Beef: 7/15

Pork: 7/15

Lamb: 7/15

Peanut: 7/15

Egg white: 5/15

Soy: 5/15

Wheat: 5/15

Codfish: 5/15

Milk: 5/15

After all my Whole30s, I know how dairy affects me. I get eczema-like dry, itchy skin on my fingers and toes. And I tend to have more pimples when I eat too much dairy. Too much wheat/gluten upsets my stomach. Things on that list above that I neglected to really pay attention to were soy, egg white, and codfish.

Later, I broke out in hives after accidentally eating soy. So I assumed I was allergic. I didn’t even think to look at the list of things I got tested for. More recently, I’ve still been struggling with dry skin and some awful digestive issues. I decided to pull out my list to see what I have and haven’t been tested for and saw the egg white and codfish. I don’t eat much codfish (almost never as far as I know), so I’m starting to think maybe the eggs are part of the problem.

Now, I’m no saint. I go through periods of avoiding gluten and dairy and then sometimes I find myself bingeing on it (and feeling awful after). But I’m wondering if my failure to also cut out eggs from my diet is part of the reason I’m still not feeling as great as I could. So I’m going to cut out eggs for a while and see if it makes any difference in how I’m feeling.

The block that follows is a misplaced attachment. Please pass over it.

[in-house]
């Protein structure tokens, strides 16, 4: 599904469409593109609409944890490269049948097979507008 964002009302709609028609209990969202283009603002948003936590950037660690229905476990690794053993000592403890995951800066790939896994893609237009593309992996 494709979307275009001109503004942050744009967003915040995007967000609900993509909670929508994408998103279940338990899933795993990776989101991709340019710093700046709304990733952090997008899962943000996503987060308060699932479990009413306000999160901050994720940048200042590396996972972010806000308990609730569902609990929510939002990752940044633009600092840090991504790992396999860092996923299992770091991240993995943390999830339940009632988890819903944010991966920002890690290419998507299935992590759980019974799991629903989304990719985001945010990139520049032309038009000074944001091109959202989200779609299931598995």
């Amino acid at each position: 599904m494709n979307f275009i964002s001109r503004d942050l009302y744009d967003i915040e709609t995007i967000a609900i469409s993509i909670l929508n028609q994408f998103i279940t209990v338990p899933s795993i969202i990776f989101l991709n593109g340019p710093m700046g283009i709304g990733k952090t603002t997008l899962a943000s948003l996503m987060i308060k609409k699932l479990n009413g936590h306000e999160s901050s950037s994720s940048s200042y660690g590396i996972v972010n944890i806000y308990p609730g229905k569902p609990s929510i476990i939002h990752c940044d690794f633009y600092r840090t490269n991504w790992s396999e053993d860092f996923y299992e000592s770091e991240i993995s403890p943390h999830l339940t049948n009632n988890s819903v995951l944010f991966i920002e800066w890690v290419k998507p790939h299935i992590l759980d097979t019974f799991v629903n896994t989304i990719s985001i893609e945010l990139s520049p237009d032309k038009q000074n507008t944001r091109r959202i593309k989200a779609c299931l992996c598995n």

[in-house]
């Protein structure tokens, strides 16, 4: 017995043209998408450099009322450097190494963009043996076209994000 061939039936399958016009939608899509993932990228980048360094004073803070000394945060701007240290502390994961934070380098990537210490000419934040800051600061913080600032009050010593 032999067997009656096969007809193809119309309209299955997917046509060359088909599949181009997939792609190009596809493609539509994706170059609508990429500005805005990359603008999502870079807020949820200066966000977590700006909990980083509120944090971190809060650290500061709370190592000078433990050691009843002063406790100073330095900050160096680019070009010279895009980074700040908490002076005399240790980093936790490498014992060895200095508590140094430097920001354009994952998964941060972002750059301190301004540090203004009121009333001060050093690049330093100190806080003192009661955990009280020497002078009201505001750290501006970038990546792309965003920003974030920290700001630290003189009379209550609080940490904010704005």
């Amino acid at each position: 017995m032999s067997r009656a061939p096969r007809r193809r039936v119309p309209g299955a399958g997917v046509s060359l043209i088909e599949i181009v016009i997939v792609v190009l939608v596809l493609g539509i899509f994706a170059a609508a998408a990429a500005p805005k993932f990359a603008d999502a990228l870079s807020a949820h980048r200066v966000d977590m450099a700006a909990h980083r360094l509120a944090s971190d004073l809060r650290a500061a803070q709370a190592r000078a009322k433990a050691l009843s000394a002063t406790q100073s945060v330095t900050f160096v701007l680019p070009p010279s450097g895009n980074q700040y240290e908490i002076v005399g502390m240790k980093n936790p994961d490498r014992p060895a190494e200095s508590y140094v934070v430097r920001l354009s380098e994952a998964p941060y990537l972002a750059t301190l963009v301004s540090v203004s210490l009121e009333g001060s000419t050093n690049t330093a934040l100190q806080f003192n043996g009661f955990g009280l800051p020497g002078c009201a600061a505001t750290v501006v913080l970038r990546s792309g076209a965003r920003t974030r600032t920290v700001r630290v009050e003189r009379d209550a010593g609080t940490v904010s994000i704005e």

Fortunately, I don’t eat eggs for breakfast all too often anymore. After my second Whole30, I was pretty well sick of them. More recently, I had been making frittatas, which was nice to have for a quick meal throughout the week. For now, I’ll be skipping the frittatas and eating leftovers or salads for breakfast.

Something I didn’t get tested for is nightshades: tomatoes, eggplant, white potatoes, and all varieties of peppers. All my research has revealed that nightshades are another possible culprit of conditions such as IBS. The idea of cutting tomatoes, potatoes, and peppers from my diet sounds horrifying. I did read though that peeling potatoes and making sure you eat cooked tomatoes and peppers can cut down on the alkaloids that are present in nightshades, which is what tends to cause problems.

So, in addition to cutting out eggs, I’m going to start peeling my potatoes (ugh) and avoid eating uncooked tomatoes and peppers to see if that helps. I’m tired of the skin issues and the digestive issues, and if this can help me feel better, then I’m going to give it a try. Yes, it’s inconvenient, but so is feeling bad all the time.